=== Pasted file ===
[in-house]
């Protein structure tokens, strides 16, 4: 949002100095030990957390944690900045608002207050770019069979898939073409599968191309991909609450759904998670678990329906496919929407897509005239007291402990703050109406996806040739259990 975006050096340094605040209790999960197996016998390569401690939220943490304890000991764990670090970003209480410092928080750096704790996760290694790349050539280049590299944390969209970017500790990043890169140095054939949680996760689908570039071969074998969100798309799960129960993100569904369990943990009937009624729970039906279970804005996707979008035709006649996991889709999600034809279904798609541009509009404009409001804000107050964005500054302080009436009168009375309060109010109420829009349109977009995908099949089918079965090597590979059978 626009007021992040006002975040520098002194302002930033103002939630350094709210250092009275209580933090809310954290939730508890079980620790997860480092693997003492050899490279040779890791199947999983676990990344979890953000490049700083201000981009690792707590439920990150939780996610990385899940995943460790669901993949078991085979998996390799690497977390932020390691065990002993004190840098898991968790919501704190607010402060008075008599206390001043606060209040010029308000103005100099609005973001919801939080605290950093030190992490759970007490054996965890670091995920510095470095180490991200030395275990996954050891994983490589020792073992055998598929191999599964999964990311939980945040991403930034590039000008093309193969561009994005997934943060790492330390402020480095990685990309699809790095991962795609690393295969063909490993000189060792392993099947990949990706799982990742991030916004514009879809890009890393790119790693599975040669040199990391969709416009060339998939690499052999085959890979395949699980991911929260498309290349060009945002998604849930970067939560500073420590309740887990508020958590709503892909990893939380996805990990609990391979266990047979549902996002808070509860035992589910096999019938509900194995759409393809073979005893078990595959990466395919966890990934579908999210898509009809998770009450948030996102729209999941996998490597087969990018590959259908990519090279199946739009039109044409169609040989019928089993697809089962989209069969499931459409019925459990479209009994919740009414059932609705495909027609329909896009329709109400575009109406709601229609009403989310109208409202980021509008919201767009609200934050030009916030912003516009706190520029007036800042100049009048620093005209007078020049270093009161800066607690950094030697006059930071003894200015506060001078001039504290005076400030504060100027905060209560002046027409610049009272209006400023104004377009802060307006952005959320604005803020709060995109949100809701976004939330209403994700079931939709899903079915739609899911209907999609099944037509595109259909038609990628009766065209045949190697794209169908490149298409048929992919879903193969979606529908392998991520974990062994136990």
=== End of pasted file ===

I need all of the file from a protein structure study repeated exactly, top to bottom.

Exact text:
[in-house]
């Protein structure tokens, strides 16, 4: 949002100095030990957390944690900045608002207050770019069979898939073409599968191309991909609450759904998670678990329906496919929407897509005239007291402990703050109406996806040739259990 975006050096340094605040209790999960197996016998390569401690939220943490304890000991764990670090970003209480410092928080750096704790996760290694790349050539280049590299944390969209970017500790990043890169140095054939949680996760689908570039071969074998969100798309799960129960993100569904369990943990009937009624729970039906279970804005996707979008035709006649996991889709999600034809279904798609541009509009404009409001804000107050964005500054302080009436009168009375309060109010109420829009349109977009995908099949089918079965090597590979059978 626009007021992040006002975040520098002194302002930033103002939630350094709210250092009275209580933090809310954290939730508890079980620790997860480092693997003492050899490279040779890791199947999983676990990344979890953000490049700083201000981009690792707590439920990150939780996610990385899940995943460790669901993949078991085979998996390799690497977390932020390691065990002993004190840098898991968790919501704190607010402060008075008599206390001043606060209040010029308000103005100099609005973001919801939080605290950093030190992490759970007490054996965890670091995920510095470095180490991200030395275990996954050891994983490589020792073992055998598929191999599964999964990311939980945040991403930034590039000008093309193969561009994005997934943060790492330390402020480095990685990309699809790095991962795609690393295969063909490993000189060792392993099947990949990706799982990742991030916004514009879809890009890393790119790693599975040669040199990391969709416009060339998939690499052999085959890979395949699980991911929260498309290349060009945002998604849930970067939560500073420590309740887990508020958590709503892909990893939380996805990990609990391979266990047979549902996002808070509860035992589910096999019938509900194995759409393809073979005893078990595959990466395919966890990934579908999210898509009809998770009450948030996102729209999941996998490597087969990018590959259908990519090279199946739009039109044409169609040989019928089993697809089962989209069969499931459409019925459990479209009994919740009414059932609705495909027609329909896009329709109400575009109406709601229609009403989310109208409202980021509008919201767009609200934050030009916030912003516009706190520029007036800042100049009048620093005209007078020049270093009161800066607690950094030697006059930071003894200015506060001078001039504290005076400030504060100027905060209560002046027409610049009272209006400023104004377009802060307006952005959320604005803020709060995109949100809701976004939330209403994700079931939709899903079915739609899911209907999609099944037509595109259909038609990628009766065209045949190697794209169908490149298409048929992919879903193969979606529908392998991520974990062994136990």